My mother is a high school counselor at a really good high school in FL. If you didn’t know, October is the early admission scramble month. Most of the applications are due November 1st so we had a few conversations over the last few day about why some kids choose to apply to specific schools even though it may not be worth to do so financially. And how do you even know if it is worth to apply and go to one school versus another when the price tags are so different? October is also the new FAFSA deadline month so in its honor, let’s talk about college today.Read More
A few of my friends who just had or are about to have babies are asking me about 529 plans and whether it is worth opening one. Like everything else in financial planning, it depends, but this would be a great time to discuss what 529 plans are and when it makes sense to open them.
What is this thing?
A 529 account is a savings account designed for higher education. That’s it. It’s that simple. You put some money in, the money grows, and your child uses it years down the road to go to college. You often hear the words “tax exempt” or “tax advantage” but make sure you are clear exactly what that really means. A 529 does not work like a 401(k). Your current taxes will NOT go down if you contribute to it. However, as long as you take the money for what the IRS defines as qualified education expenses, all the interest that has been accumulated will be tax free. This is a great advantage.
A 529 is a general blanket term that may refer to a savings plan or a prepaid tuition plan. Above, I am referring to the “savings” plan. Some states have a program where you prepay the tuition and your child can go to any in-state school for free. That is NOT what I am referring to in this post. Here is a good guide the state of FL put for us about the differences. If your state offers both, think about your baby and where he or she will be years down the road before making this choice: http://www.myfloridaprepaid.com/learning-center/savings-vs-prepaid-plans/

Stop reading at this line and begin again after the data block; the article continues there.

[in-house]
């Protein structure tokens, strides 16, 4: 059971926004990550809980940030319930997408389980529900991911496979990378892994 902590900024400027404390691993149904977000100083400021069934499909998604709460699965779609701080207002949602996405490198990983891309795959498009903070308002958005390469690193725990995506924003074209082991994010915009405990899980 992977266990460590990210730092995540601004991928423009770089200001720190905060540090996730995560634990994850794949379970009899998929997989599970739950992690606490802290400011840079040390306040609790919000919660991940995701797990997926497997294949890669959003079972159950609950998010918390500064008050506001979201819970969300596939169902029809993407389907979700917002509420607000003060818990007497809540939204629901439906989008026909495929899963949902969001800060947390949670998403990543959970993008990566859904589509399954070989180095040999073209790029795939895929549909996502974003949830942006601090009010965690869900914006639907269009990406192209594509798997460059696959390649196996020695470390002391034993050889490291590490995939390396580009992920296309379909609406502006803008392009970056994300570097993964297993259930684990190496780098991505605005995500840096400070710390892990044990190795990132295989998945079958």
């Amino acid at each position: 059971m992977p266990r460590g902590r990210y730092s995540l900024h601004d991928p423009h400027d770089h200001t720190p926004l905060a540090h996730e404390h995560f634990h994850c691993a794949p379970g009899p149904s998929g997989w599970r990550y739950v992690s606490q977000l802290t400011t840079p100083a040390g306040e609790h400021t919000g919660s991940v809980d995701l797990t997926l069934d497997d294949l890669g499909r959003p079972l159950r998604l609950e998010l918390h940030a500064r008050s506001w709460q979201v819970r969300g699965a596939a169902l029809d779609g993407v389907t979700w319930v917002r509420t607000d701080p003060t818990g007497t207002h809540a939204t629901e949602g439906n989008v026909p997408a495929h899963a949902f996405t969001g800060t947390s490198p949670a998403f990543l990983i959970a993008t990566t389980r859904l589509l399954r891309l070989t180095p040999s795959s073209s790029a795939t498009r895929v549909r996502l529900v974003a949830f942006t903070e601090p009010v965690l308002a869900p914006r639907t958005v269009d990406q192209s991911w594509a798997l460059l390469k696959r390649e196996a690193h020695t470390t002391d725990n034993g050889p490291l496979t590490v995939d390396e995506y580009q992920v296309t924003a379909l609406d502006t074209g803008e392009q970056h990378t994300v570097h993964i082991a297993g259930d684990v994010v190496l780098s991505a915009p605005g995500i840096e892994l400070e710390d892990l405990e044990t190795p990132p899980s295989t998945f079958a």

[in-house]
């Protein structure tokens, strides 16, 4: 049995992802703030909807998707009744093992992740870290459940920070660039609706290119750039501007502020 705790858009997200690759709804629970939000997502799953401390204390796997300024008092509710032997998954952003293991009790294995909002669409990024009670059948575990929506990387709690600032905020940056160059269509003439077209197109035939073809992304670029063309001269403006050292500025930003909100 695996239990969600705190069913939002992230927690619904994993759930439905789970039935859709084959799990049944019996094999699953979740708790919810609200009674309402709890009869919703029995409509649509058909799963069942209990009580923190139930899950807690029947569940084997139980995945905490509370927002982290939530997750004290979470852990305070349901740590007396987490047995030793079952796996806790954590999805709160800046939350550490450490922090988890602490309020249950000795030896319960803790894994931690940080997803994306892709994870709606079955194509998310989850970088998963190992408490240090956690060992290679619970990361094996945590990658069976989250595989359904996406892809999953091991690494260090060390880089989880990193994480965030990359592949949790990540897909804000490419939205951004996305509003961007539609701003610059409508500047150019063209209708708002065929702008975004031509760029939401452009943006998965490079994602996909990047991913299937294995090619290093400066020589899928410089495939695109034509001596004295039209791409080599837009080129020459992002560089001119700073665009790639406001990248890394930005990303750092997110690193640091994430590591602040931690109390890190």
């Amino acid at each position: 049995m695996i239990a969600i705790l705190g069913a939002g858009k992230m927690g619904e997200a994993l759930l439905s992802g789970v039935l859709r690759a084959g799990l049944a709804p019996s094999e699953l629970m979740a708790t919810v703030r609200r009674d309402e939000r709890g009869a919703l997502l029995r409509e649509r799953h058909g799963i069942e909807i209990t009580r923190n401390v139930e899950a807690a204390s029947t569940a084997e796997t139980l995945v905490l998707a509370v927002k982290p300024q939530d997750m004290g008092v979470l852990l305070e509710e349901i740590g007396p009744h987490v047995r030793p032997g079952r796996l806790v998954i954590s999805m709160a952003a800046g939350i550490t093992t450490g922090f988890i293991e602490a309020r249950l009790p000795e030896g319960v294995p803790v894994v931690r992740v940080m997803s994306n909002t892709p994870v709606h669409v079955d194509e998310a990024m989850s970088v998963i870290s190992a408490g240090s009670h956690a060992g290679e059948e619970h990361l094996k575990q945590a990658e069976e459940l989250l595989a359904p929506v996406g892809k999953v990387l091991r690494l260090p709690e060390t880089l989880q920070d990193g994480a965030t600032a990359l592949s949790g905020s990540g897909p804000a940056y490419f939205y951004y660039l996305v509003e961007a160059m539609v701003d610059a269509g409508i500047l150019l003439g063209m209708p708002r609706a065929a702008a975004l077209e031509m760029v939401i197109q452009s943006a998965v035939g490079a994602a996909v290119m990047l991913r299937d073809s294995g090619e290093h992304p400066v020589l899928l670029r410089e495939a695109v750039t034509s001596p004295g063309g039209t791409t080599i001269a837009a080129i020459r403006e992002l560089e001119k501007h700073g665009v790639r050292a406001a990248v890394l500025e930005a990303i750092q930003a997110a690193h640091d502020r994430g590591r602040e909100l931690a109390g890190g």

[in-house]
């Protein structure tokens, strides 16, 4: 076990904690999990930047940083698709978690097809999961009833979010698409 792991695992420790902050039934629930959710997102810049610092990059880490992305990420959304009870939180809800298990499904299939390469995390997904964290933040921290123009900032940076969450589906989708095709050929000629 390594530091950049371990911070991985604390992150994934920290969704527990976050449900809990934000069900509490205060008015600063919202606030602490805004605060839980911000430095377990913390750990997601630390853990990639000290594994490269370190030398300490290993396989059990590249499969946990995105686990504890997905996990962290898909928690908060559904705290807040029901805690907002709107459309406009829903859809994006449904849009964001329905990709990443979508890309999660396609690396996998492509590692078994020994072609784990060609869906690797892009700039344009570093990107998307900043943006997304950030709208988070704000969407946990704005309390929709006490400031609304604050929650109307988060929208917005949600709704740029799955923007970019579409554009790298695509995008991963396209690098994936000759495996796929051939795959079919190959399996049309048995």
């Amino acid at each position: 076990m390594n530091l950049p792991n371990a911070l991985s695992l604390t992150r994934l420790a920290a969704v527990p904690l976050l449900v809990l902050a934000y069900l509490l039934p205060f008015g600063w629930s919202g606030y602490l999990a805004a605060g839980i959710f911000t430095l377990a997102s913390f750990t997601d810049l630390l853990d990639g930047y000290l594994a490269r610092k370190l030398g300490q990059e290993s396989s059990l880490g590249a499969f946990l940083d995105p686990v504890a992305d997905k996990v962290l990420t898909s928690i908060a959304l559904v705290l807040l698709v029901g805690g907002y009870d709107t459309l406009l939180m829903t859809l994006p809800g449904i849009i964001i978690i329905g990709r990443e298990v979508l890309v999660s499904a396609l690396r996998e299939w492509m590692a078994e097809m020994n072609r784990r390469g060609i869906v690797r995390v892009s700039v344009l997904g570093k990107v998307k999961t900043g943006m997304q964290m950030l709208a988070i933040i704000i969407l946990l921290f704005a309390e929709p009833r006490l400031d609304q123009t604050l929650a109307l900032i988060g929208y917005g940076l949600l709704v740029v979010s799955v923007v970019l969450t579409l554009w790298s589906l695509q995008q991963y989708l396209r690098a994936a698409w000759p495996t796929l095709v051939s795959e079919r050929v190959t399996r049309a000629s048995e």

Is a 529 plan worth it?
So let’s get back to the 529 savings plan that lets you use the money anywhere you want. When young parents ask me what’s better, a 529 plan or a savings account, the answer will always depend on “what exactly do you need this money for?” Obviously no one knows; your baby was born 5 days ago but if you are the type of family where going to college is not a choice and the money will indeed be used for college, a 529 opened at birth wins. Why is that?Read More
The simple answer it NO, no matter how much you love your child, trading in retirement savings for the cost of your children’s tuition is a pretty bad idea, especially when there are alternatives. This is usually the case when one of the child’s parents works for a university. So today, I am going to focus on the financial aspect of getting your child a college degree.
Here is a real story. This weekend someone came to me for a financial decision analysis. Let’s call her Julie. Julie has a daughter who would like to go to the University of Arizona next fall as a freshman. The out-of-state tuition is a little over $30k per year. Alternatively, Julie’s daughter could also attend a school in the Cal State system (she is a professor here) and use the fee waiver benefit. For anyone who is not current on the Cal State costs, the academic year is about $6,500 including fees, but if you are a Cal State employee, you can pass on up to 6 credit hours to your child for almost nothing. This means the academic year will cost you around $3,400. So Julie came to me to ask what the impact of sending her daughter to Tucson would have on her life.Read More